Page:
Running a Trial


Here's a list of all personnel associated with an agility trial, and what they can do to keep the show running smoothly.

Gate Steward

  • Make sure there are at least three dogs ready at the line at all times.
  • If the course feature separate start and finish lines obstacles, find out from the judge at what point you can send in the next dog.
  • Inform your ring stewards when it's time to change the jump heights.
  • Notify the course builders at the end of a class to get out and change the course.
  • Make sure all dogs run in catalog order. If they don't, ensure that the scribe knows of any change.
  • Instruct the leash runner to meet the handler coming off the field and hand him/her the leash and usher him/her out of the ring.

Equipment Manager

  • Ensure that all of your equipment is in spec and in good condition prior to the trial.
  • Make sure that all of the equipment is at the site on time.
  • Get the ring barrier up early.
  • Organize your equipment at ring-side so that it can be efficiently moved on and off the field.
  • Have repair tools nearby for equipment malfunctions.

Time Keeper

  • You are responsible for starting all dogs. Use a phrase like "Please go now!" rather than "Go when you are ready!" This makes a huge psychological difference in keeping the show moving. (You can also use a bell to start the dogs running.)
  • Quickly get the time from the scribe and hand the scribe sheet off to a runner so that you can turn your attention back to the line.
  • Try using dual watches. When a dog finishes a run you will turn around and lay the watch down in a predetermined place, picking up an alternate watch that has been cleared. Someone else (say, the runner) will record the dog's time on the scribe sheet which has just been picked up from the scribe.
  • In case of a watch malfunction, quickly stop the dog that is running. Don't wait until the dog is mostly done with the course before letting the judge know that the watch didn't start properly.


  • Quickly get the digital time from the time keeper at the end of each dog's run. You should not be stationed so far from the timekeeper that the exchange of time delays the class by even a second.


  • See to it that the master course builder has a copy of your first course prior to you arriving at the site.
  • The root word of briefing is brief. This means you don't have to make a long speech to the exhibitors. You don't need to entertain them with your wit. You do not have to recite all the rules you know.
  • Brief the exhibitors on time saving conventions. Tell them when a dog should go to the start line while the dog in front is running, how they will be started (by bell or by the time keeper), where their leash and collar will be deposited by the leash runner, and how to make a hasty departure from the ring.
  • Give each class only seven minutes to walk the course.
  • Brief all of your ring help while the exhibitors are walking the course. Your briefings should be brief, but thorough. Make sure everyone knows his job.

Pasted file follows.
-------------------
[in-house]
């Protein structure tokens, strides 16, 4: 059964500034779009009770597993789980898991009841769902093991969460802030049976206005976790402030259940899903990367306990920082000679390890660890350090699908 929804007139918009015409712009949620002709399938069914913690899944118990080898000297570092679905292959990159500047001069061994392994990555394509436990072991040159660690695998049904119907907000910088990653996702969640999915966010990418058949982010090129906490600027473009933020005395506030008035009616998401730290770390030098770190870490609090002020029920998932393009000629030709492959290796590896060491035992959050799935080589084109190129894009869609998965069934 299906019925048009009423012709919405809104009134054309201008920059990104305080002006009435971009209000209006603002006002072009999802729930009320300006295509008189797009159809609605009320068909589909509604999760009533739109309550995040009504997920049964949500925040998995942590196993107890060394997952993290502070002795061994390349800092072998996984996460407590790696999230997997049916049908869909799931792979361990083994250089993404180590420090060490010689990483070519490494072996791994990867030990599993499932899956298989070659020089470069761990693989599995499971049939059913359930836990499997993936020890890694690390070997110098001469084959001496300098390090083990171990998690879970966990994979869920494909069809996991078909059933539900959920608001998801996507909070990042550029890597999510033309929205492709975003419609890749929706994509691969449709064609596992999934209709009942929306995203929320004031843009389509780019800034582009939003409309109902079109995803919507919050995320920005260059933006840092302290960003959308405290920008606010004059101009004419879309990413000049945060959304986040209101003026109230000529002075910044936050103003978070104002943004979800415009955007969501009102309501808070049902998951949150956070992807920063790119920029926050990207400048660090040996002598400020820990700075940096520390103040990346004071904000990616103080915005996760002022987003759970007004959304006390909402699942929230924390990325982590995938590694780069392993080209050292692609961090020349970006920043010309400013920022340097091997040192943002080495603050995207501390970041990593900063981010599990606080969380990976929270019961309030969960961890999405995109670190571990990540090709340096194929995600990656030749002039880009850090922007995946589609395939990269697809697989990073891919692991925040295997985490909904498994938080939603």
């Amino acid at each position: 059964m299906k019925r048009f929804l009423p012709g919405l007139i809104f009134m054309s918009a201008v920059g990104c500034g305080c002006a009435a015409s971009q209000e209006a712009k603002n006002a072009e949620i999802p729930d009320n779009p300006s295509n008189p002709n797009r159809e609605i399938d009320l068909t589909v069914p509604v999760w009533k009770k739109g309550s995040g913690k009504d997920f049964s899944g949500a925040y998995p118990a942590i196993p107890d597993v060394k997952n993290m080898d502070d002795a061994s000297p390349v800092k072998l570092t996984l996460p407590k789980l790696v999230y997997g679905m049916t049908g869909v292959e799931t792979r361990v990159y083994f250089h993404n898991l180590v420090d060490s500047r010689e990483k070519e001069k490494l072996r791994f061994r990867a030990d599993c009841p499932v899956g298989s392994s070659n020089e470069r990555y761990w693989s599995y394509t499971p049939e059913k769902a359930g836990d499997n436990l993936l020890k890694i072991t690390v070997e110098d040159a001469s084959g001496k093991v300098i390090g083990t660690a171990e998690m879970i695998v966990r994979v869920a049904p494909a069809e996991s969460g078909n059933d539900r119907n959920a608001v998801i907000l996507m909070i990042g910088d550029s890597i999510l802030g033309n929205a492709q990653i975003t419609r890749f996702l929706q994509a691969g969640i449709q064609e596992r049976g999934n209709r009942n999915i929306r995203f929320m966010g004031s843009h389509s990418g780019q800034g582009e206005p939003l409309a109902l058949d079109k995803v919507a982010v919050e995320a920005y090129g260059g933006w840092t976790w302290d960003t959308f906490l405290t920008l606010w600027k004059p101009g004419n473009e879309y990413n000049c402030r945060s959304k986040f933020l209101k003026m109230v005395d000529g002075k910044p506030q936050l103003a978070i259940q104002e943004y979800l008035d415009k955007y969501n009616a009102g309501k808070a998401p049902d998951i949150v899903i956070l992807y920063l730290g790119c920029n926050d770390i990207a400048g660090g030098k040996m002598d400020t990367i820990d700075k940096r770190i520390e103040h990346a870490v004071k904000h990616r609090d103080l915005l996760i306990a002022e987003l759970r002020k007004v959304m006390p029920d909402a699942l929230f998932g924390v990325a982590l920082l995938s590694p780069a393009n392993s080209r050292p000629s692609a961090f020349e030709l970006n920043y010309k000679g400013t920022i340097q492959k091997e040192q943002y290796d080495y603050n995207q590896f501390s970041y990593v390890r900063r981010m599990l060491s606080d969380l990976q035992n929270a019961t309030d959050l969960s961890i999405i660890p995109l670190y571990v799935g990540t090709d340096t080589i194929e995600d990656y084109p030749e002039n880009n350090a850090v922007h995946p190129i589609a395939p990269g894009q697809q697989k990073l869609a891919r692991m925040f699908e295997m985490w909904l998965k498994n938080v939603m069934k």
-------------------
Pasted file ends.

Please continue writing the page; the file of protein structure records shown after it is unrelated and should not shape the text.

• Do not hand out placement ribbons. This is the club's job.
  • Don't be a tweak grinch. Some judges will tweak a course for an hour, moving this jump six inches, and rotating this one two degrees. What you should be looking for when you tweak a course is that the challenges that you envisioned when you design the course are preserved. Six inches rarely will make much of a difference. If the course builders did such a bad job laying out your course to the extent that it takes you more than five minutes to make it right, then you should begin supervising the course building process to teach them how it's done.
  • In the final analysis, you are responsible for the timely conduct of an agility trial.
  • Give your gate steward your permission to resolve conflicts handlers might have between rings.
  • Design your courses with separate start and finish lines; design for simple transition between classes. (If you don't know how to do that, you should take the Mah & Mecklenburg course design correspondence course!)

Chief Ring Steward

  • Make sure that you have adequate staffing throughout the event. If you don't have enough help you should be proactive about recruiting people to help. Many people will help if you just ask.
  • Your staff should be instructed to run out onto the course between jump heights and quickly make the jump height changes. It is usually best to have teams that will attend to the obstacles most difficult to change first, like the table, tire, long jump and some spread hurdles. When these are attended to the crew can fan out and take care of the rest of the jumps.
  • Ask the gate steward to inform everyone on the field when the last dog in a jump height is prepared to start running, then after the dog runs to announce loudly the change in the jump height.
  • Make sure your crew knows how to set the obstacles. It would be useful to prepare reference cards so that they know how to set the long jump and any spread hurdles for a given jump height.
  • Your staff must be given assignments for resetting jump bars and straightening the collapsed tunnel chute between performances, and even while dogs are running. Make sure that they understand that these tasks must be done very quickly. If one of your crew is taking an inordinately long time to do a task, to the extent that it is holding up a dog from running (straightening the chute, for instance), you need to re-educate that person to work quicker, or get someone else to do the job. These are jobs for young nimble helpers.
  • Have a clean-up kit at ring-side. Have someone assigned to run out when a dog fouls the course and get it cleaned up.

Master Course Builder

  • Make sure that you have all of the judge's courses for the day. While classes are running you can make a strategy for efficient and fast equipment changes. Brief your crew in advance as to who will move what. Then have them ready to roll when a new course must be built.
  • It would be best if you would shoo the judge away so that you can build the course. This will allow the judge to get a quick break and attend to other business that will help the trial keep moving.
  • The master course builder's essential job is to direct the work of the course building staff. Don't waste time moving equipment yourself. Tell your people to come to you (don't allow them to stand around in idle knots and clusters). You should quickly instruct them what you want and where you want it. You should drop bars for the position of jumps.